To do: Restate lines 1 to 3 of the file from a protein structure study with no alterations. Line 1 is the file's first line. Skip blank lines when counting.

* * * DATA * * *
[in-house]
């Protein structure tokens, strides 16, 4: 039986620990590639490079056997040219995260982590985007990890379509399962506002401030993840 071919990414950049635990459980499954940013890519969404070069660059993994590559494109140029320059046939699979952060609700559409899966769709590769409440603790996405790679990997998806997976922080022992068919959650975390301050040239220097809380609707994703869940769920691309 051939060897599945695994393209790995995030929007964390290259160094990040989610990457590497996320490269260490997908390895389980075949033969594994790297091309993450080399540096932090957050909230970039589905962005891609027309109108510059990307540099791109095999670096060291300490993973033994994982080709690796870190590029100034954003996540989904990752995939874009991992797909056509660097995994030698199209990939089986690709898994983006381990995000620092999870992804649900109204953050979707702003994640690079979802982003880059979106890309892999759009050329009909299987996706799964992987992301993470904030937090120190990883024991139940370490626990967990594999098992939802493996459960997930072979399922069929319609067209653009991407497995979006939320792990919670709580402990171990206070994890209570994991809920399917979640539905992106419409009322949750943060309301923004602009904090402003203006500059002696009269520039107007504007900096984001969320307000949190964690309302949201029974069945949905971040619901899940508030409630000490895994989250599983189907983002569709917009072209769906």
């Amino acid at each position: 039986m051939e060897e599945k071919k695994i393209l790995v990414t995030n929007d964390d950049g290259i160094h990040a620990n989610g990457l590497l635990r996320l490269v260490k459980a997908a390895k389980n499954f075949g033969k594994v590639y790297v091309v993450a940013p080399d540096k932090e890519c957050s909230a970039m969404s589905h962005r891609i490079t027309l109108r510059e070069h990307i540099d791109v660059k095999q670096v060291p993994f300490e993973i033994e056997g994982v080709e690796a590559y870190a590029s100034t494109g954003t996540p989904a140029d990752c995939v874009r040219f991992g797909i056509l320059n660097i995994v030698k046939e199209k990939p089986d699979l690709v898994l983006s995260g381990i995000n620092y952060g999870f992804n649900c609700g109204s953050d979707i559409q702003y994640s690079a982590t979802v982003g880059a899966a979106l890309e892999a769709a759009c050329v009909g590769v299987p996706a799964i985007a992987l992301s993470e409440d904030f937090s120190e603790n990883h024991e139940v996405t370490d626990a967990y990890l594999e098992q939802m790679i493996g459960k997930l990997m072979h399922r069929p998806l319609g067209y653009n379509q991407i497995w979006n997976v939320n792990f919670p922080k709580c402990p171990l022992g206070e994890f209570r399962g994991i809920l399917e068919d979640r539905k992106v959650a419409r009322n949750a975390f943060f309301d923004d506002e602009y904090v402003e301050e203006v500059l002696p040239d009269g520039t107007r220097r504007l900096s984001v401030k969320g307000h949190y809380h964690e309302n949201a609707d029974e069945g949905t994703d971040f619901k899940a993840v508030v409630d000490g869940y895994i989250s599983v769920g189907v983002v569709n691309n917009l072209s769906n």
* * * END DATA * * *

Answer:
[in-house]
């Protein structure tokens, strides 16, 4: 039986620990590639490079056997040219995260982590985007990890379509399962506002401030993840 071919990414950049635990459980499954940013890519969404070069660059993994590559494109140029320059046939699979952060609700559409899966769709590769409440603790996405790679990997998806997976922080022992068919959650975390301050040239220097809380609707994703869940769920691309 051939060897599945695994393209790995995030929007964390290259160094990040989610990457590497996320490269260490997908390895389980075949033969594994790297091309993450080399540096932090957050909230970039589905962005891609027309109108510059990307540099791109095999670096060291300490993973033994994982080709690796870190590029100034954003996540989904990752995939874009991992797909056509660097995994030698199209990939089986690709898994983006381990995000620092999870992804649900109204953050979707702003994640690079979802982003880059979106890309892999759009050329009909299987996706799964992987992301993470904030937090120190990883024991139940370490626990967990594999098992939802493996459960997930072979399922069929319609067209653009991407497995979006939320792990919670709580402990171990206070994890209570994991809920399917979640539905992106419409009322949750943060309301923004602009904090402003203006500059002696009269520039107007504007900096984001969320307000949190964690309302949201029974069945949905971040619901899940508030409630000490895994989250599983189907983002569709917009072209769906």
């Amino acid at each position: 039986m051939e060897e599945k071919k695994i393209l790995v990414t995030n929007d964390d950049g290259i160094h990040a620990n989610g990457l590497l635990r996320l490269v260490k459980a997908a390895k389980n499954f075949g033969k594994v590639y790297v091309v993450a940013p080399d540096k932090e890519c957050s909230a970039m969404s589905h962005r891609i490079t027309l109108r510059e070069h990307i540099d791109v660059k095999q670096v060291p993994f300490e993973i033994e056997g994982v080709e690796a590559y870190a590029s100034t494109g954003t996540p989904a140029d990752c995939v874009r040219f991992g797909i056509l320059n660097i995994v030698k046939e199209k990939p089986d699979l690709v898994l983006s995260g381990i995000n620092y952060g999870f992804n649900c609700g109204s953050d979707i559409q702003y994640s690079a982590t979802v982003g880059a899966a979106l890309e892999a769709a759009c050329v009909g590769v299987p996706a799964i985007a992987l992301s993470e409440d904030f937090s120190e603790n990883h024991e139940v996405t370490d626990a967990y990890l594999e098992q939802m790679i493996g459960k997930l990997m072979h399922r069929p998806l319609g067209y653009n379509q991407i497995w979006n997976v939320n792990f919670p922080k709580c402990p171990l022992g206070e994890f209570r399962g994991i809920l399917e068919d979640r539905k992106v959650a419409r009322n949750a975390f943060f309301d923004d506002e602009y904090v402003e301050e203006v500059l002696p040239d009269g520039t107007r220097r504007l900096s984001v401030k969320g307000h949190y809380h964690e309302n949201a609707d029974e069945g949905t994703d971040f619901k899940a993840v508030v409630d000490g869940y895994i989250s599983v769920g189907v983002v569709n691309n917009l072209s769906n």